Applied history

July 31, 2006

Here’s a profession where history reading is a critical skill:

Robert Young writes down the measurements recorded by state-of-the-art digital equipment held by survey party chief Barry Brown.

Photo by J. G. Domke, special to Ft. Worth Star-Telegram.

Caption: Robert Young writes down the measurements recorded by state-of-the-art digital equipment held by survey party chief Barry Brown.

See excerpts of the story, about George Washington’s profession, below the fold.

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James Madison, go-to guy

July 31, 2006

School starts soon. History classes will study the founding of the United States. And especially under the topical restrictions imposed by standardized testing, many kids will get a short-form version of history that leaves out some of the most interesting stuff.

James Madison gets short shrift in the current canon, in my opinion. Madison was the fourth president, sure, and many textbooks note his role in the convention at Philadelphia that wrote the Constitution in 1787. But I think Madison’s larger career, especially his advocacy for freedom from 1776 to his death, is overlooked. Madison was the “essential man” in the founding of the nation, in many ways. He was able to collaborate with people as few others in order to get things done, including his work with George Mason on the Virginia Bill of Rights, with George Washington on the Constitution and national government structure, Thomas Jefferson on the structure and preservation of freedom, Alexander Hamilton on the Constitution and national bank, and James Monroe on continuing the American Revolution.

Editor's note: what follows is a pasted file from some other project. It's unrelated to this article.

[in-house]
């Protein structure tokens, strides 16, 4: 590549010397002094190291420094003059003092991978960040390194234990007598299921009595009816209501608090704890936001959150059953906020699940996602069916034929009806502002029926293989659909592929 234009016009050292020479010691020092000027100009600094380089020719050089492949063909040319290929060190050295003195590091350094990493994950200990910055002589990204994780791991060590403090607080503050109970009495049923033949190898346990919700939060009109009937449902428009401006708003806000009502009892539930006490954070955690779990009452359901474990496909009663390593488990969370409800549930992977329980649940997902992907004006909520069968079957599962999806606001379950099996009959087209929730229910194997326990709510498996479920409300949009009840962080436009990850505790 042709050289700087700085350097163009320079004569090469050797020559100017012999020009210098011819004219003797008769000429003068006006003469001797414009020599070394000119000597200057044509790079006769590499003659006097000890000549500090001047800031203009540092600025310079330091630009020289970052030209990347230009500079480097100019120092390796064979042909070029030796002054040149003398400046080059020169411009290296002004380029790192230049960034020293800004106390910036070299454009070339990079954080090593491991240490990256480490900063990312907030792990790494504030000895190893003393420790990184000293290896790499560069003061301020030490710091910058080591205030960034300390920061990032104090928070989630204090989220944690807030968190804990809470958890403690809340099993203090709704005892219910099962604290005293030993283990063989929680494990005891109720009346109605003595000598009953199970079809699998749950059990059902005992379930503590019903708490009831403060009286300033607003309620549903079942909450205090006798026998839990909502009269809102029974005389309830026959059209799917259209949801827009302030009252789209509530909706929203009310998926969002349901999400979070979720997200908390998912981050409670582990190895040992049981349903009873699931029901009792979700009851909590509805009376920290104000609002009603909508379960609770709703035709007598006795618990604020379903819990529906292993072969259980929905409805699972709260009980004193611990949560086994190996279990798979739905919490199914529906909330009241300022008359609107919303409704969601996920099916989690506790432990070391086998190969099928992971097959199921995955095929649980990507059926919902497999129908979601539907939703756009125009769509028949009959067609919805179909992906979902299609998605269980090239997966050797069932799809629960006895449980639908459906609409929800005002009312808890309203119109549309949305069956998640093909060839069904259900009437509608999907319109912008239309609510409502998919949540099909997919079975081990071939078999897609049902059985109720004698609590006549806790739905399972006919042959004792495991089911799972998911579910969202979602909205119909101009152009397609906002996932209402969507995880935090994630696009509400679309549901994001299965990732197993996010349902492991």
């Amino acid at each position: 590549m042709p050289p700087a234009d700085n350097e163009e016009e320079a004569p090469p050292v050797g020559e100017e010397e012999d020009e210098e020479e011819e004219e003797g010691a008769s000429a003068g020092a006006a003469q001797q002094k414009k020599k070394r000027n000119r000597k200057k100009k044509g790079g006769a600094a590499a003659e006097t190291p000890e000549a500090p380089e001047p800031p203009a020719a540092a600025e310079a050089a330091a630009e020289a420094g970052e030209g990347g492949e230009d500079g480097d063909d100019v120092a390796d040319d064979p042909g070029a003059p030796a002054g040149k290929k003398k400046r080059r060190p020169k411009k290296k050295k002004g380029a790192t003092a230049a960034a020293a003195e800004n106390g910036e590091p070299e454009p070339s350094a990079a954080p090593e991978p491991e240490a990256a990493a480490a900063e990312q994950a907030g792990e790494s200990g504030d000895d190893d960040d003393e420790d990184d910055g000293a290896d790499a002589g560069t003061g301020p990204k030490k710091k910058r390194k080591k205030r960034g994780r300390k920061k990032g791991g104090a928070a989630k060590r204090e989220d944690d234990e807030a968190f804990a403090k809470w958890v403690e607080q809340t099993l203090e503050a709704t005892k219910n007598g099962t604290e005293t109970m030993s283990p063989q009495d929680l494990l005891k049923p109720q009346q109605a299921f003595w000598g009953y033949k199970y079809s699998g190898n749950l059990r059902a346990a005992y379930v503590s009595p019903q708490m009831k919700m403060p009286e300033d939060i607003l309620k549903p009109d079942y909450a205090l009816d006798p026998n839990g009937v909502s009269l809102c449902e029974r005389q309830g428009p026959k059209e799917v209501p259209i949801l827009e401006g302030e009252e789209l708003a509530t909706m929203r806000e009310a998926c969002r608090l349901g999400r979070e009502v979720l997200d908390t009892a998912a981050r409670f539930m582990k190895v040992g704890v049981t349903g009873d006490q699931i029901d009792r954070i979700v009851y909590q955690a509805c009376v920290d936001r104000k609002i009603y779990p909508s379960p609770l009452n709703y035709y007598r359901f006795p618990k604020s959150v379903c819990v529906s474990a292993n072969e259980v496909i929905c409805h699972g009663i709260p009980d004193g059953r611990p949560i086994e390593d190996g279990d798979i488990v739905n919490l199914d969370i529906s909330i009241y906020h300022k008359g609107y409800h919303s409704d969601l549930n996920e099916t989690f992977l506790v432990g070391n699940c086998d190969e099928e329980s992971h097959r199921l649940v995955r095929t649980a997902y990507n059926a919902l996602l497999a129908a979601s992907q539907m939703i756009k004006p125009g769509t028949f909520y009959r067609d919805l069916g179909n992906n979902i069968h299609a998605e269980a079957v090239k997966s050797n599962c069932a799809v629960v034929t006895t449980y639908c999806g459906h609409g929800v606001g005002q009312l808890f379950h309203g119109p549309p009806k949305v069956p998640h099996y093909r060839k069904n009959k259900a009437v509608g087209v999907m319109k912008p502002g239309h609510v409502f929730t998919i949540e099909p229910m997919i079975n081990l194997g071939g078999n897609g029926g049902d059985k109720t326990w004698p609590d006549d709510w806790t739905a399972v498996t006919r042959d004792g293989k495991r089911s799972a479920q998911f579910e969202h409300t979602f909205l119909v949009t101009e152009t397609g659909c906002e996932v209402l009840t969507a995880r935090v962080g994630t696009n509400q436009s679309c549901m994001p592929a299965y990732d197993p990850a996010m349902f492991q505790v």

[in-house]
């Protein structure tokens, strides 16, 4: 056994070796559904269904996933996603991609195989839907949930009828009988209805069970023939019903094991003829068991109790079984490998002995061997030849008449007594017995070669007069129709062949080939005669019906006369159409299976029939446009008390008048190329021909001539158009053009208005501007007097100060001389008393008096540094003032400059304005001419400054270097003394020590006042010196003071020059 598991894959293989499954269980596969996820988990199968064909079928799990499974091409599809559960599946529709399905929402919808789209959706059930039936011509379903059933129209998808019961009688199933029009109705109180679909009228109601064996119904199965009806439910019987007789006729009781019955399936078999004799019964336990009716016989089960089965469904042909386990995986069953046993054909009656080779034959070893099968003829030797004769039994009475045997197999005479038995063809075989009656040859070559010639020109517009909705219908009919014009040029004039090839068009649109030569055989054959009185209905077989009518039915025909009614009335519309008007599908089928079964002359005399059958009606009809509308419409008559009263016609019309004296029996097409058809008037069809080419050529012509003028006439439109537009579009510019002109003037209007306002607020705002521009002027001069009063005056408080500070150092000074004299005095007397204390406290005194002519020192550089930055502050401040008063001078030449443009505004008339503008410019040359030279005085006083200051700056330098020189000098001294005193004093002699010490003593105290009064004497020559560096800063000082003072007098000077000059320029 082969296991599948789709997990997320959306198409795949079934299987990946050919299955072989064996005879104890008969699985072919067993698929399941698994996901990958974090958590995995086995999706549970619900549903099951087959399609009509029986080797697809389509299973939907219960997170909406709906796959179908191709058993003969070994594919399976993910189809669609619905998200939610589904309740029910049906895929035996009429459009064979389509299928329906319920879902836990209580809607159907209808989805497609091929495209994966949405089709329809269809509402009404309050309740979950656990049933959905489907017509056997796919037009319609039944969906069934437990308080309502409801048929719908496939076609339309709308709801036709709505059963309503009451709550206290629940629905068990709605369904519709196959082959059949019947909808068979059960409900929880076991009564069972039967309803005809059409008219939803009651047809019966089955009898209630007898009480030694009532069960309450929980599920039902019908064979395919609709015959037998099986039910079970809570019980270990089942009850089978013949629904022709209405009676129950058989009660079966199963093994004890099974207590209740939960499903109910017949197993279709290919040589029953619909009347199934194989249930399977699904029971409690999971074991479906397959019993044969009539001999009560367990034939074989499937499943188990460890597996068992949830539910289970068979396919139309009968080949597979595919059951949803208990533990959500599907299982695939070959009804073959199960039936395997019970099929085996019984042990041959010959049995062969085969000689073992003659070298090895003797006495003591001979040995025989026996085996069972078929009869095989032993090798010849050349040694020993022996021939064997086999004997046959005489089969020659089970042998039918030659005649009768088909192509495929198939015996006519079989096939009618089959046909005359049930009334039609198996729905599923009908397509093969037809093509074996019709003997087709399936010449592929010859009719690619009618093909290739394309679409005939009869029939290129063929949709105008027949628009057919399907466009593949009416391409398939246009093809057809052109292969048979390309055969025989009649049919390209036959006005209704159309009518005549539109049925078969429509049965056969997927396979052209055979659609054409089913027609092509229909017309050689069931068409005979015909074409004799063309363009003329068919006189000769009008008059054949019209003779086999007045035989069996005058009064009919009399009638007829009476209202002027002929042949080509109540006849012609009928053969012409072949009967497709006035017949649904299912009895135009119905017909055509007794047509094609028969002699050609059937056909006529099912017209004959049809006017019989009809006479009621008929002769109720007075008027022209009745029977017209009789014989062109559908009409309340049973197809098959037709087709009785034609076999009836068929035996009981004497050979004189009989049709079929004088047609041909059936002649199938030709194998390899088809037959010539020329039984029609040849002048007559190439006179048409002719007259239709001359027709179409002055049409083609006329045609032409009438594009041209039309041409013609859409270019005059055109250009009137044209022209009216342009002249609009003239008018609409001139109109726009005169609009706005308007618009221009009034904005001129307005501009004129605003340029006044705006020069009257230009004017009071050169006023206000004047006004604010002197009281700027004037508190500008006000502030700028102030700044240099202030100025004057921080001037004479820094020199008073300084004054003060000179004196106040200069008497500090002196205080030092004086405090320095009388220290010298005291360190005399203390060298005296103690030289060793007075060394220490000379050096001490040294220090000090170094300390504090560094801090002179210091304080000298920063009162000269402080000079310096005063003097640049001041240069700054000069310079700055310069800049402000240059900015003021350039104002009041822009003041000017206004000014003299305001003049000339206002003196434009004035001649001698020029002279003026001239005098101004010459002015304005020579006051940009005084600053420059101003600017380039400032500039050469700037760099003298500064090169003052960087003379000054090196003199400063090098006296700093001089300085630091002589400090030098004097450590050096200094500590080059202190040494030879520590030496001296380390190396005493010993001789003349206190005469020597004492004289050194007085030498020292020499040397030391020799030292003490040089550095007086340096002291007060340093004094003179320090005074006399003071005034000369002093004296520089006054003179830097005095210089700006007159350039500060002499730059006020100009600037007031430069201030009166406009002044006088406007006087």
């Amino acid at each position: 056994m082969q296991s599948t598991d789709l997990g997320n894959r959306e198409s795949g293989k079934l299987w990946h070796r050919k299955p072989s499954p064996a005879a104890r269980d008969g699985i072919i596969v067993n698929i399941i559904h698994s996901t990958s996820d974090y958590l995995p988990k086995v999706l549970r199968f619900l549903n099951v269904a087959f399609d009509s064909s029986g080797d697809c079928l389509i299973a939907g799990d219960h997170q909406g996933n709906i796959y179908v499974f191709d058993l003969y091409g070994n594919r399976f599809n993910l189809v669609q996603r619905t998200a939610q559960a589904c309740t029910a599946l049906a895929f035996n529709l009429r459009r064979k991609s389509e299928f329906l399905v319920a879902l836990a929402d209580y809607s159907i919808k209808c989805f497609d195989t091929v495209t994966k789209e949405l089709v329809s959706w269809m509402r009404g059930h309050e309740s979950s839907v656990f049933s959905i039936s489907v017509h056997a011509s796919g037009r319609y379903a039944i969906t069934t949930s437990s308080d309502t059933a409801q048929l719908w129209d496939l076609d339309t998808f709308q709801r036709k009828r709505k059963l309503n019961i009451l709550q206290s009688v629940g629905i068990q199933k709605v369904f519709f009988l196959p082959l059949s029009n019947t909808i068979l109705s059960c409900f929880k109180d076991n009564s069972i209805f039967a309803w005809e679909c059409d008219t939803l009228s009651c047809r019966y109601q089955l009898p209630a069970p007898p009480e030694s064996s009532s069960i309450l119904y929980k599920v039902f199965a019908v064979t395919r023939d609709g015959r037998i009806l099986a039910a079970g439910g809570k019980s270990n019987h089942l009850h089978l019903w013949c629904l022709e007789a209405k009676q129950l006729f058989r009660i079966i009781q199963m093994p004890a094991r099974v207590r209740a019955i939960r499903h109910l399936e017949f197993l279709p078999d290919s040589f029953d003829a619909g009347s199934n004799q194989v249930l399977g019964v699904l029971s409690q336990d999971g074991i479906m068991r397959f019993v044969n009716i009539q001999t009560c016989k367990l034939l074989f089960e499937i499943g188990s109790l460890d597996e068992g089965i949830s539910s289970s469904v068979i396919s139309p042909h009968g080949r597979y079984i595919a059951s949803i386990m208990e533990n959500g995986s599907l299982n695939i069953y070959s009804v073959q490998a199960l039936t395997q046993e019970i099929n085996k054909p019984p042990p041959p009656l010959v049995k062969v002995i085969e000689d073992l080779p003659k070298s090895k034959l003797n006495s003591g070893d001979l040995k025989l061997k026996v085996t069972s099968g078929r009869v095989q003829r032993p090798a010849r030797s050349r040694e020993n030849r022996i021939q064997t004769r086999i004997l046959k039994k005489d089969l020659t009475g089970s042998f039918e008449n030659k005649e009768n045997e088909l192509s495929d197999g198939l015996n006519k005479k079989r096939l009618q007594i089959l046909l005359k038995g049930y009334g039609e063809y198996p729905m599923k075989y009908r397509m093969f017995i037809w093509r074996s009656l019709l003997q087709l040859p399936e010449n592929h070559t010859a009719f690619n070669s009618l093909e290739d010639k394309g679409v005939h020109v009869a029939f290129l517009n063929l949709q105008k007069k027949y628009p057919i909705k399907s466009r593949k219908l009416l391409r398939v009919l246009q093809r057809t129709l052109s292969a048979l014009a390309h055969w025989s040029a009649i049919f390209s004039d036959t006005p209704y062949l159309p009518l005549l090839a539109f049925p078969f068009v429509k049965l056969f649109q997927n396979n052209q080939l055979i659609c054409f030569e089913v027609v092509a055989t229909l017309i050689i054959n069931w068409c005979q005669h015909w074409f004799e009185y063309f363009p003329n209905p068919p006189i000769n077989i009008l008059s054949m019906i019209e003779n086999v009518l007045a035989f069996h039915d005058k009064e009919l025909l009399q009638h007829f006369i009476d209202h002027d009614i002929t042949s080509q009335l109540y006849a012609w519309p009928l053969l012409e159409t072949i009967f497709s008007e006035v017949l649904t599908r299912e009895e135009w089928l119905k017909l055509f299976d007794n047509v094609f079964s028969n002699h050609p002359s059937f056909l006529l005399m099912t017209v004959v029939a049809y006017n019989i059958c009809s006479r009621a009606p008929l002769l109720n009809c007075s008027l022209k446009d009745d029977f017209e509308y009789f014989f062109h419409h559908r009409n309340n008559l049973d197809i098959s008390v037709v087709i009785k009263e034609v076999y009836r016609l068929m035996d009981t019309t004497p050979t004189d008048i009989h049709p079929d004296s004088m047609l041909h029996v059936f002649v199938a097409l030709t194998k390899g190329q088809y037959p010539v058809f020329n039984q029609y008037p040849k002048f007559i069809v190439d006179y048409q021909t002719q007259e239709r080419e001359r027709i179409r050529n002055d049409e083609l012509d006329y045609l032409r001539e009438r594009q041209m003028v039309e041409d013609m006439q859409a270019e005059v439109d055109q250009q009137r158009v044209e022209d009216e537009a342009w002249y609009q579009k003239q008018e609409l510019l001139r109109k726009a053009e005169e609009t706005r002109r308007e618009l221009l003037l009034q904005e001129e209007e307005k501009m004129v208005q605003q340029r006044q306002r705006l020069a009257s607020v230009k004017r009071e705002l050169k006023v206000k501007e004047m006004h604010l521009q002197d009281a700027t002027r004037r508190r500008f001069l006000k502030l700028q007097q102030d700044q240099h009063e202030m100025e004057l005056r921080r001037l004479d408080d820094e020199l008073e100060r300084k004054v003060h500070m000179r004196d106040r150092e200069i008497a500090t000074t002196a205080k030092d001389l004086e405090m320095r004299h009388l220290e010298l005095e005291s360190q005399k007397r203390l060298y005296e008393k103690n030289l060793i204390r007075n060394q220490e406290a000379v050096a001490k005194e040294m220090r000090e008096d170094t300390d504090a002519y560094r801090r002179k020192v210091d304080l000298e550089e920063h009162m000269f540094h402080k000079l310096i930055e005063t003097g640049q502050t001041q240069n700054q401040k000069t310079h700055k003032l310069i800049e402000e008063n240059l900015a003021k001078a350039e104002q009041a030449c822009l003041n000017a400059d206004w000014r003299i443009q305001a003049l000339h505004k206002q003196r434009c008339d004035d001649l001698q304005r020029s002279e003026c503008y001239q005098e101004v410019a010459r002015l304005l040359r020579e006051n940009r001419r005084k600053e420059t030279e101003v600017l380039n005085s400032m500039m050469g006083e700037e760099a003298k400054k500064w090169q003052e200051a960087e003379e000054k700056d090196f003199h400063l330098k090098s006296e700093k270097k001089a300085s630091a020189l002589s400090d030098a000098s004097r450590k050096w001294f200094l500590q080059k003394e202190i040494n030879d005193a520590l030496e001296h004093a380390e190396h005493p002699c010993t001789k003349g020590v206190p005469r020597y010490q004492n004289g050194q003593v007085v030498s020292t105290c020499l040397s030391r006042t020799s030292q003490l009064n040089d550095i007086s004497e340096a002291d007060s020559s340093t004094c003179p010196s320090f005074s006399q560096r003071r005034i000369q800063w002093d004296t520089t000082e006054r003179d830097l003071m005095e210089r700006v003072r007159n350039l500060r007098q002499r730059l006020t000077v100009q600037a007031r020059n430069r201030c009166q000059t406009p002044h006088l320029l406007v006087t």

We need to look harder at the methods and philosophy, and life, of James Madison. This is an opinion I’ve held for a long time. Below the fold I reproduce a “sermon” I delivered to the North Texas Church of Freethought in November 2001. Read the rest of this entry »


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